VILLA PARK, IL
This stunning station today serves as the home of the Villa Park Historical Society Museum and is open to the public. Gerber designed this building for yet another Insull interurban, the Chicago, Aurora, and Elgin. The CA&E ran from Chicago west through Villa Park to Wheaton, where it forked into branches fanning out toward its namesake cities. Passenger service ended in 1958, a victim of the Eisenhower Expressway, with the remaining freight operations gone by 1962. This English Tudor design from 1929 is similar to Gerber's very early work for the Northwestern Elevated Railroad, a predecessor of today's Chicago Transit Authority and the "L," especially his Tudor stations along the Ravenswood "L" line. Another CA&E station, though not designed by Gerber, is also in place just west on Ardmore Avenue in Villa Park. For details on the Villa Avenue depot see the Summer 1990 issue of First & Fastest magazine.
SKOKIE, IL-DEMPSTER STREET STATION
Dempster St. Station Moved and Saved!. Click here to see Graham Garfield's L Website for Updates, Photos
A new section of this website also contains updated photos of the restored station and canopy across the parking lot.
At a March 19, 2001, board meeting the Village of Skokie mayor and trustees voted overwhelmingly to approve a plan by a local developer to move and restore the historic Dempster Street station. The developer is the Taxman Corporation which restored the 4000 square foot Dempster Street station after moving it across the parking lot 135 feet to the east. Architect for the project was Anunovich Associates which renovated the Reliance Building in Chicago. Starbucks moved into the restored station as did a branch bank.
Click here to see pictures of Gerber's Dempster Street station restored after its move.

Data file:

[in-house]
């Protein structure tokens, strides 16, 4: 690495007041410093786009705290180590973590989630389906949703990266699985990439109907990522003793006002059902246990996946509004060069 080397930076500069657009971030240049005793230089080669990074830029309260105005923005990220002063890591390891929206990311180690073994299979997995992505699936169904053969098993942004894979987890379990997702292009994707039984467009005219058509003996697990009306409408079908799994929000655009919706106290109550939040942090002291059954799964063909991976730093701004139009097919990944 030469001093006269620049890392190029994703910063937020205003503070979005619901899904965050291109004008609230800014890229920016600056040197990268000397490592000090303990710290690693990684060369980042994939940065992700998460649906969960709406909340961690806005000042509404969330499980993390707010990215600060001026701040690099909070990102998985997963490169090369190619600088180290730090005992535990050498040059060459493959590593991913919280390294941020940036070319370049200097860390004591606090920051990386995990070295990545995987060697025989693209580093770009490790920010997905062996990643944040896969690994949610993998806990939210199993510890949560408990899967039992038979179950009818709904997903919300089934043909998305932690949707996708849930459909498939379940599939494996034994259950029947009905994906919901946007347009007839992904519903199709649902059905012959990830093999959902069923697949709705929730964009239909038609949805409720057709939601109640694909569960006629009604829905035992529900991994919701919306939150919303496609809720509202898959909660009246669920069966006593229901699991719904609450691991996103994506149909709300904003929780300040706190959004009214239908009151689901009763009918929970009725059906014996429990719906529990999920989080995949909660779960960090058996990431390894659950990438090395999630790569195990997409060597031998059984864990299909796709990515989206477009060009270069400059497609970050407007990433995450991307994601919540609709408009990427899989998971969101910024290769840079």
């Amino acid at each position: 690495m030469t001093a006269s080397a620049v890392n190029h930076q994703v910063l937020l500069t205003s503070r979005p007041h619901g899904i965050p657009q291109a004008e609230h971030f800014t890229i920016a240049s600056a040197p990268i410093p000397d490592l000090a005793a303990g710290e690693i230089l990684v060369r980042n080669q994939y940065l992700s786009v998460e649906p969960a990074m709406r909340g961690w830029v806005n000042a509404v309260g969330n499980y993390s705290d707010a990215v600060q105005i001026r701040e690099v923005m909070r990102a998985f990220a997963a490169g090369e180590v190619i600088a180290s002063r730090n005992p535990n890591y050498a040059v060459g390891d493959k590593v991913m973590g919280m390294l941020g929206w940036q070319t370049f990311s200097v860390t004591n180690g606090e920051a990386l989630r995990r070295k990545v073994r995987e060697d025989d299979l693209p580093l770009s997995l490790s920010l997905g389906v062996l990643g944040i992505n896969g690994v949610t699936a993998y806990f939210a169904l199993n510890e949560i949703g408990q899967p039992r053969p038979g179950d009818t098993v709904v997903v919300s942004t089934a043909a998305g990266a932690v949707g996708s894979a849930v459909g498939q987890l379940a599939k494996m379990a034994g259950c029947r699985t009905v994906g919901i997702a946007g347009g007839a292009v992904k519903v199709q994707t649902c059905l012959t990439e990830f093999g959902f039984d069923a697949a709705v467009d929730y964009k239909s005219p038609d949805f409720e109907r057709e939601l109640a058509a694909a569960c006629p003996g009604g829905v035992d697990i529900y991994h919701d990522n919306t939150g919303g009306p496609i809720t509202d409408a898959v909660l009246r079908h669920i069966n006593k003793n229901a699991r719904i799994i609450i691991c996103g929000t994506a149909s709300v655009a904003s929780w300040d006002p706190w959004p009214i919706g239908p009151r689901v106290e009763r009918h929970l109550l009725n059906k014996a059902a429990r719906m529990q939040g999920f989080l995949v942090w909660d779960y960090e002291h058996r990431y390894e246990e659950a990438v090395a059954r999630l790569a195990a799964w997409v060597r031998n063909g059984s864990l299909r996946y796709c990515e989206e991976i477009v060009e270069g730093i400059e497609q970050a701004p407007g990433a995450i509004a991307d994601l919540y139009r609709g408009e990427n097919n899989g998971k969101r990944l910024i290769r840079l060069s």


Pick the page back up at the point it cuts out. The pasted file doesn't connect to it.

In 1925 Gerber completed his crowning achievement, the Prairie Style station on Dempster Street in Niles Center (later renamed Skokie), IL. This magnificent structure included terrazzo floors, intricate eaves and bracket work, and strong horizontal lines characteristic of this uniquely Midwestern style. A Gerber touch included the exterior globe lamps. On the morning before its opening the architect's late son, Burton Gerber, recalled seeing his father on a ladder hand polishing the windows.
The Dempster Street Station first served rapid transit trains from the Insull-affiliated Chicago Rapid Transit system (the"L") and the next year trains were added with interuban service from the Insull-controlled North Shore Line. Fast and sleek North Shore Line trains stopped at Dempster Street on their way between Chicago and Milwaukee, using this new bypass. Both the CRT and the North Shore Line drew their power from Insull's Commonwealth Edison company whose wires still are strung over the building today. The North Shore Line used the two tracks in the picture above occupied by a Chicago Transit Authority (CTA) "L" train, stopping on the west side of the building to board passengers. This station helped fuel the growth in Chicago's northern suburbs in the 1920s.
Two years after the North Shore Line was abandoned in 1963 the CTA resumed transit operations from the Howard Street "L" terminal 4.6 miles northwest to Dempster Street in an experimental service soon nicknamed the "Skokie Swift." This experiment became a success and a permanent "L" line now referred to as the CTA "Yellow Line." Passengers board from a new building just south (behind) of this location.
Dempster Street Station, looking east. Tracks in the foreground are of the recently (Spring 2002) abandoned Union Pacific (former C&NW) Skokie Subdivision freight line. The last customer was the Crafty Beaver lumber yard at Oakton St. North of Dempster St. the C&NW swung over onto former North Shore Line tracks which paralled its own freight line. Talk continues about extending L rapid transit service north of Dempster St. to either Old Orchard or Northbrook malls, both of which are near this former North Shore Line Skokie Valley route.
In 2003 grade crossing were removed at several locations along the former C&NW Skokie Subdivision and paved over, including Dempster St.
Sketches of west and east Dempster St. station profiles (c) copyright J.J. Sedelmaier Productions Inc. ("sedelmaier at aol.com"-the word "at" is used in place of @ to reduce spam) and used with permission.